“As a boy growing up in England, I loved Westerns,” says Kazuo Ishiguro, winner of the Nobel Prize in Literature for such classics as The Remains of the Day and Never Let Me Go. Though known for his searing evocations of England and its way of life, Ishiguro is most concerned with humanity’s uniting forces (even when his protagonist happens to be a robot, as is the case in his latest novel, Klara and the Sun, out this week from Knopf). Hence this British writer’s unlikely affinity for books in the Western genre, which, in Ishiguro’s late teens, “went from escapist entertainment to being part of an anguished debate about America’s history and values, about genocide and race, about law and order, about what and how a nation should remember”—a rich subject which has gone largely unexplored by literary novelists. “But on the occasions when they have done so, the results have often been stunning,” he says. Here, four Western novels Ishiguro calls “important contemporary classics. And also great reads.”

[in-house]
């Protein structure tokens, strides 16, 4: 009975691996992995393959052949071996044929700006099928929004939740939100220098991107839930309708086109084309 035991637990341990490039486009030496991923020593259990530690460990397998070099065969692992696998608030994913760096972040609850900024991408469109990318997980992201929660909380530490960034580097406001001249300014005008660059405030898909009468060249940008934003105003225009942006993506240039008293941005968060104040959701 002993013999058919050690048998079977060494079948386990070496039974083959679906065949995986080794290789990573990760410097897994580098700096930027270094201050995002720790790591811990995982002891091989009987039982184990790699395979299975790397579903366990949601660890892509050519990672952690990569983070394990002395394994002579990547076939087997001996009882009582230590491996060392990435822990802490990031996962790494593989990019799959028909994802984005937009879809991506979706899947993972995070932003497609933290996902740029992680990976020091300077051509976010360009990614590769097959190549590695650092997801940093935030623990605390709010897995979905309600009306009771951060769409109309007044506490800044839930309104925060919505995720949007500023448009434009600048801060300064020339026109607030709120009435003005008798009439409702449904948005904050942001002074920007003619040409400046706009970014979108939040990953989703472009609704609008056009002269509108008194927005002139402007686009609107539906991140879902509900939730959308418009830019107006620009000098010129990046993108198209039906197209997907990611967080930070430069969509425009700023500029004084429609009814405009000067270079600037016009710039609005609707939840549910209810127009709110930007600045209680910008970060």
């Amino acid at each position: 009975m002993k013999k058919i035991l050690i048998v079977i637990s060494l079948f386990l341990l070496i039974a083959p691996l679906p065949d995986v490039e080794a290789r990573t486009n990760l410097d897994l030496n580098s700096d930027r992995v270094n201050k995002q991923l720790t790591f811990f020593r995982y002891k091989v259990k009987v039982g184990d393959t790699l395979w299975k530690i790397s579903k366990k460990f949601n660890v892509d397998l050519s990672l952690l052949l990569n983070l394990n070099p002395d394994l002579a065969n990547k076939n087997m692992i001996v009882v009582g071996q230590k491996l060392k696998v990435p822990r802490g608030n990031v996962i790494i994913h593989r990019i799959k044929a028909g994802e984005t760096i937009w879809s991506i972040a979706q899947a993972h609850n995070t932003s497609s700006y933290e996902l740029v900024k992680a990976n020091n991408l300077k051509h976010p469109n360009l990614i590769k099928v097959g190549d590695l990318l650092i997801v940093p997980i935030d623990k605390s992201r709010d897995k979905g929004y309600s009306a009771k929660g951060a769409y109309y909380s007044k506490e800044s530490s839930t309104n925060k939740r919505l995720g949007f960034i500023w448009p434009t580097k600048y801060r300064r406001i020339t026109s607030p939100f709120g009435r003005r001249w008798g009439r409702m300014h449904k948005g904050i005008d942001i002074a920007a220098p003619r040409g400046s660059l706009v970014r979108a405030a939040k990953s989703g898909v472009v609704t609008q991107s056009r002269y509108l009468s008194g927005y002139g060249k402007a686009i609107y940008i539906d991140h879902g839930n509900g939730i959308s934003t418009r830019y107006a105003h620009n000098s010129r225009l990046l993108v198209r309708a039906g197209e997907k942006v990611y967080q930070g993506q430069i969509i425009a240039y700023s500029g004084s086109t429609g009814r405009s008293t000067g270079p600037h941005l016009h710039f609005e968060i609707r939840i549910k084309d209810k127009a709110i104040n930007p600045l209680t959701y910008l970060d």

Blood Meridian, by Cormac McCarthy
Magnificent, lyrical, blood-soaked sentences that sound biblical and meander across half a page or more. A dark vision not just of the conquering of the American West but of the violent essence of our species.
Lonesome Dove, by Larry McMurtry
As wide-screen and epic as a movie by John Ford or Howard Hawks. A sweeping story of a cattle drive and internal migration. A moving portrait of male friendship. Often heartwarming, sometimes shockingly unsentimental in depictions of prejudice and savagery.
True Grit, by Charles Portis
A riveting revenge story set in the uneasy post–Civil War years, this novel has had two screen adaptations, dominated, respectively, by John Wayne and Jeff Bridges. The book, though, is dominated by its first-person voice—that of a lonely, hard-as-nails, middle-aged woman looking back to a turning-point episode when she was 14 years old. Hers is one of the finest—and funniest—first-person voices I’ve come across in contemporary fiction.
Days Without End, by Sebastian Barry
An astonishing first-person performance of a different sort—a high-wire virtuoso mix of Irish and frontier vernacular. Love and war, gender fluidity, an outsider’s piercing take on the foundations of modern America. Near-surreal violence, with moments of great tenderness.